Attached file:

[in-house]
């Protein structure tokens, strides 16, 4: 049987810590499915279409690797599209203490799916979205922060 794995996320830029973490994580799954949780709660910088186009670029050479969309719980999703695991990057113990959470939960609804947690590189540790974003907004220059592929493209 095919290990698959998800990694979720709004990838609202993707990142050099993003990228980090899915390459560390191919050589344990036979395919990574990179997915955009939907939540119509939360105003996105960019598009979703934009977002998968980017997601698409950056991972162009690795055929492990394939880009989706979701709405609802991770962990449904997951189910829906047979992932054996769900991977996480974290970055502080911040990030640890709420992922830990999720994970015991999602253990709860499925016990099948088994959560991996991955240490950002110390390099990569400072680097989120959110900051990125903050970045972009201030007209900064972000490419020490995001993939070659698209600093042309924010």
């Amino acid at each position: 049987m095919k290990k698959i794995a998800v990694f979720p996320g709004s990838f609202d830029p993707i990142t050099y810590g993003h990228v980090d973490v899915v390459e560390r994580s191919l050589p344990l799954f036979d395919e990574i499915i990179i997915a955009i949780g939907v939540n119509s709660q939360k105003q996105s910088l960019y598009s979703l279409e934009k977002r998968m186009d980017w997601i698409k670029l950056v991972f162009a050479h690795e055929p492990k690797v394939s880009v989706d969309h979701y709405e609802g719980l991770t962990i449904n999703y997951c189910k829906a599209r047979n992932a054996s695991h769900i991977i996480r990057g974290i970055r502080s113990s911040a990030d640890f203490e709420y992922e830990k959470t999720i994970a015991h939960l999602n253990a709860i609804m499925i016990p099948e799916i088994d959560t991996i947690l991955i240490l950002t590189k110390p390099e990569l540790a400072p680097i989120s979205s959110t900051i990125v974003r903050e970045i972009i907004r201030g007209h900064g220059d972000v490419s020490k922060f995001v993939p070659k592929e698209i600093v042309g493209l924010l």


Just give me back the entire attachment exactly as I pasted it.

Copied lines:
[in-house]
């Protein structure tokens, strides 16, 4: 049987810590499915279409690797599209203490799916979205922060 794995996320830029973490994580799954949780709660910088186009670029050479969309719980999703695991990057113990959470939960609804947690590189540790974003907004220059592929493209 095919290990698959998800990694979720709004990838609202993707990142050099993003990228980090899915390459560390191919050589344990036979395919990574990179997915955009939907939540119509939360105003996105960019598009979703934009977002998968980017997601698409950056991972162009690795055929492990394939880009989706979701709405609802991770962990449904997951189910829906047979992932054996769900991977996480974290970055502080911040990030640890709420992922830990999720994970015991999602253990709860499925016990099948088994959560991996991955240490950002110390390099990569400072680097989120959110900051990125903050970045972009201030007209900064972000490419020490995001993939070659698209600093042309924010």
């Amino acid at each position: 049987m095919k290990k698959i794995a998800v990694f979720p996320g709004s990838f609202d830029p993707i990142t050099y810590g993003h990228v980090d973490v899915v390459e560390r994580s191919l050589p344990l799954f036979d395919e990574i499915i990179i997915a955009i949780g939907v939540n119509s709660q939360k105003q996105s910088l960019y598009s979703l279409e934009k977002r998968m186009d980017w997601i698409k670029l950056v991972f162009a050479h690795e055929p492990k690797v394939s880009v989706d969309h979701y709405e609802g719980l991770t962990i449904n999703y997951c189910k829906a599209r047979n992932a054996s695991h769900i991977i996480r990057g974290i970055r502080s113990s911040a990030d640890f203490e709420y992922e830990k959470t999720i994970a015991h939960l999602n253990a709860i609804m499925i016990p099948e799916i088994d959560t991996i947690l991955i240490l950002t590189k110390p390099e990569l540790a400072p680097i989120s979205s959110t900051i990125v974003r903050e970045i972009i907004r201030g007209h900064g220059d972000v490419s020490k922060f995001v993939p070659k592929e698209i600093v042309g493209l924010l």